There I was... 2 days after Christmas standing outside my mother's house catching up from 6' away. It was a very 2020-way of celebrating the holidays.
It wasn't until I got into my car to head home that I noticed some tension in my body that hadn't been there before. It was a familiar twisting of my gut and hardening of my shoulders and neck. It took me replaying the conversation we had to realize what shifted... I'd been hit... hit with the stings of invalidation.
They were subtle... and almost stealthy.
Was her intent to hurt? I doubt it. In fact, when I relived the dialogue in my head - the things she said that "cut" were the type of comments that I think are SO common in every-day "polite" small talk.
"I'm feeling really unsure about what I'm doing with my living situation, everything's so turned upside down since lockdown", I shared.
To which she replied, "Yeah, we're all really struggling".
Now, I imagine her intent was "You're not alone!" but how that landed was actually more of "Your experience is just like mine & everyone else's, I have no space for your individual feelings".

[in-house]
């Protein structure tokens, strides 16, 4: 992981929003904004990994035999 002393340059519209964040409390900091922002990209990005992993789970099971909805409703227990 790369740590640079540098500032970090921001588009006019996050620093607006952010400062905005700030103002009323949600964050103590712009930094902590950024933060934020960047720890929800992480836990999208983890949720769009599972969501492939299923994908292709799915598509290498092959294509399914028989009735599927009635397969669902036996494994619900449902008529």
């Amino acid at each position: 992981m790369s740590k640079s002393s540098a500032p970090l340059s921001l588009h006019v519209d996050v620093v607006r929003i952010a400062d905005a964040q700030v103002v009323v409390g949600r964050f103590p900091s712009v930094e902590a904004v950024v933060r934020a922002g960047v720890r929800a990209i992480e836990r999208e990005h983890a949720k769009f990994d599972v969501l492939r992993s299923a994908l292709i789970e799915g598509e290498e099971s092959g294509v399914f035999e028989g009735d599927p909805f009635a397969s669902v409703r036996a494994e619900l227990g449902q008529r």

What would have felt nice is for her to acknowledge that I was having this experience. Maybe even to have inquired about it... or to show some form of compassion. Heck, even, "Oh wow, I hear you, Rachel" would have felt better.
𝗛𝗼𝘄 𝗼𝗳𝘁𝗲𝗻 𝗮𝗿𝗲 𝘆𝗼𝘂 𝗵𝗲𝗮𝗿𝗶𝗻𝗴 𝗶𝗻𝘃𝗮𝗹𝗶𝗱𝗮𝘁𝗶𝗻𝗴 𝗺𝗲𝘀𝘀𝗮𝗴𝗲𝘀?
"Don't be mad"
"There's someone else that has it much worse, you should be grateful"
"Just look on the bright side"
"You know what you should do...?"
"It could be worse..."
"That's not what happened."
"I know exactly what you're going through"
"Why don't you just..."
The more I look at my past, the more I see how often I received invalidating messages. And that they inadvertently contributed to me learning how to invalidate myself.
I feel like I want to say that again...
𝗕𝘆 𝗵𝗲𝗮𝗿𝗶𝗻𝗴 𝘀𝘂𝗯𝘁𝗹𝗲 𝗶𝗻𝘃𝗮𝗹𝗶𝗱𝗮𝘁𝗶𝗻𝗴 𝗺𝗲𝘀𝘀𝗮𝗴𝗲𝘀 𝗺𝘆 𝘄𝗵𝗼𝗹𝗲 𝗹𝗶𝗳𝗲, 𝗜 𝗹𝗲𝗮𝗿𝗻𝗲𝗱 𝗵𝗼𝘄 𝘁𝗼 𝗶𝗻𝘃𝗮𝗹𝗶𝗱𝗮𝘁𝗲 𝗺𝘆 𝗼𝘄𝗻 𝗳𝗲𝗲𝗹𝗶𝗻𝗴𝘀 𝗮𝗻𝗱 𝗲𝘅𝗽𝗲𝗿𝗶𝗲𝗻𝗰𝗲𝘀.
It's no surprise to me that my mission in life became learning (and now teaching) the antidote to invalidating language: reflective listening.